Mixing integrity, passion and service together created a recipe for success for one Nebraska restaurant. Uncle Ed's Steakhouse in Grand Island won the Beef Checkoff Program's 2009 National Beef Backer Award for independent restaurants last month. Ed Sabatka, otherwise known as Uncle Ed, says his Certified Angus Beef LLC-licensed steakhouse is “a dream come true,” and the recognition is nice, too.

“This award is a validation of everything we have been doing in our restaurant for the past 16 years,” Sabatka says. “We are what the consumer is after, which is a superior product.”

The Beef Backer Awards go to independent and chain restaurants that promote beef and the beef industry through innovative menuing, promotions and delicious beef entrees that draw customers back time after time.

What started as a hobby is now a booming business for Sabatka and his wife Anita. It began as Uncle Ed's Barbecue catering service in 1994, named by his 4-year-old nieces. The avocation complemented Sabatka's profession as a feedlot nutritionist. After 20 years of being on the road and working in the cattle industry, his passions converged into a new reality.

Starting in Broken Bow, Neb., population 3,400, Uncle Ed's Steakhouse moved to Nebraska's “Third City” seven years later to exploit a larger market with a population of nearly 50,000.

“Before long, we took over the top restaurant spot in Grand Island,” Sabatka says.

In 2008, the Sabatkas' restaurant was runner-up in the state Beef Backer contest. Unsatisfied with the ranking, “Uncle Ed” decided to up his ante.

“I knew we were better than that, so I contacted the Nebraska Beef Council and we put together more steak promotions and featured Certified Angus Beef ® (CAB®) products and recipes,” Sabatka says.

He explored all avenues of advertising, including a live cooking radio show to promote his high-quality beef, as well as his CAB products, he explains.

An 11-year CAB licensee, Sabatka has worked with CAB products, particularly steaks, since his catering days. “We would cater bull sales and people just couldn't get over the amazing taste of our steaks,” he says.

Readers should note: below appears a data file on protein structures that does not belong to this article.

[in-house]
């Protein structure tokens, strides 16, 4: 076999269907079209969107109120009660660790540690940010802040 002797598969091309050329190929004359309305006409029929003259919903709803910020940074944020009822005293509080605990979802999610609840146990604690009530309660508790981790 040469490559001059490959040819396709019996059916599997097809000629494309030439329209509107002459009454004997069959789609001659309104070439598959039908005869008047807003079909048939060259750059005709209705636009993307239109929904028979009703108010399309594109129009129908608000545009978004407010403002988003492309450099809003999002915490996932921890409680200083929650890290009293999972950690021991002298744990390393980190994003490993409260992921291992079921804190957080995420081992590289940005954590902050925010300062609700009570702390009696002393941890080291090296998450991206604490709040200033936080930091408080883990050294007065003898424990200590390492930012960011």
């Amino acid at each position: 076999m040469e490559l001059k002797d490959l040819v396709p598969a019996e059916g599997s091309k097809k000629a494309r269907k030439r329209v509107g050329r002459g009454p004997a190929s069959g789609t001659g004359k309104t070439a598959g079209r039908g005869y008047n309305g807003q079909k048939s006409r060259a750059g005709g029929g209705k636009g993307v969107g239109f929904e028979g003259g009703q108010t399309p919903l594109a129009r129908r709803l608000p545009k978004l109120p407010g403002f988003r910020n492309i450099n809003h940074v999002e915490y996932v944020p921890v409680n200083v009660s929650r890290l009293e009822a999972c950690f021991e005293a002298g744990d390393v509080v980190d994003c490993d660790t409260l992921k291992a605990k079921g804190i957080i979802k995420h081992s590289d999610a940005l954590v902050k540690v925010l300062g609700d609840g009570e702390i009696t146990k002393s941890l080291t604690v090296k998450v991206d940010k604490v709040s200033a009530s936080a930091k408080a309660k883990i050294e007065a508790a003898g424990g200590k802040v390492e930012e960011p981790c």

A self-taught chef, Sabatka says he knows how to handle a higher-grade product.

“After working with mainly Angus cattle producers for 20 years, licensing with CAB was just natural. I already understood the carcass data and the components of meat,” he says. “I have never used anything but CAB and I never will. Price takes care of itself, if quality is there.”

The steakhouse's menu showcases Sabatka's love for beef, as steak is his most popular entree. “There aren't any slacker entrees on my menu, but my steak is the star; it's why our restaurant has the reputation it does.”

The owner-chef spends countless hours in the kitchen perfecting his product with a process based on meat science and frequently turning steaks. “Our high standards ensure a mouthwatering, exciting and satisfying beef experience,” he adds.

Helping Sabatka run the restaurant, wife Anita handles the office work, waitress training and other aspects of the business, sharing in business decisions.

Besides friendly service and great food, Sabatka says his waitresses are trained to serve information on CAB products.

“Eating at my restaurant is a memorable experience,” he says. “It is not about just coming in and eating the food. It's about how the food makes you feel after you leave, and believe me, our customers leave here feeling very happy.”

To be able to satisfy those customers with high-quality beef, Sabatka realizes the ranching roots of Angus cattlemen. He says he is representing their hard work each time he sells a steak. “I fly their flag on a daily basis, and I have flown CAB's flag for a long time and I love doing so. It's a win-win situation.”

Thinking ahead, the reigning National Beef Backer has thought some about another location.

With no plans to change the recipe for success, Sabatka has considered sharing it.

“I don't know if we ever need to have a Four- or Five-Star status, but we will continue representing a quality, superior product and maybe at some point teach other people how to increase their quality experience.”


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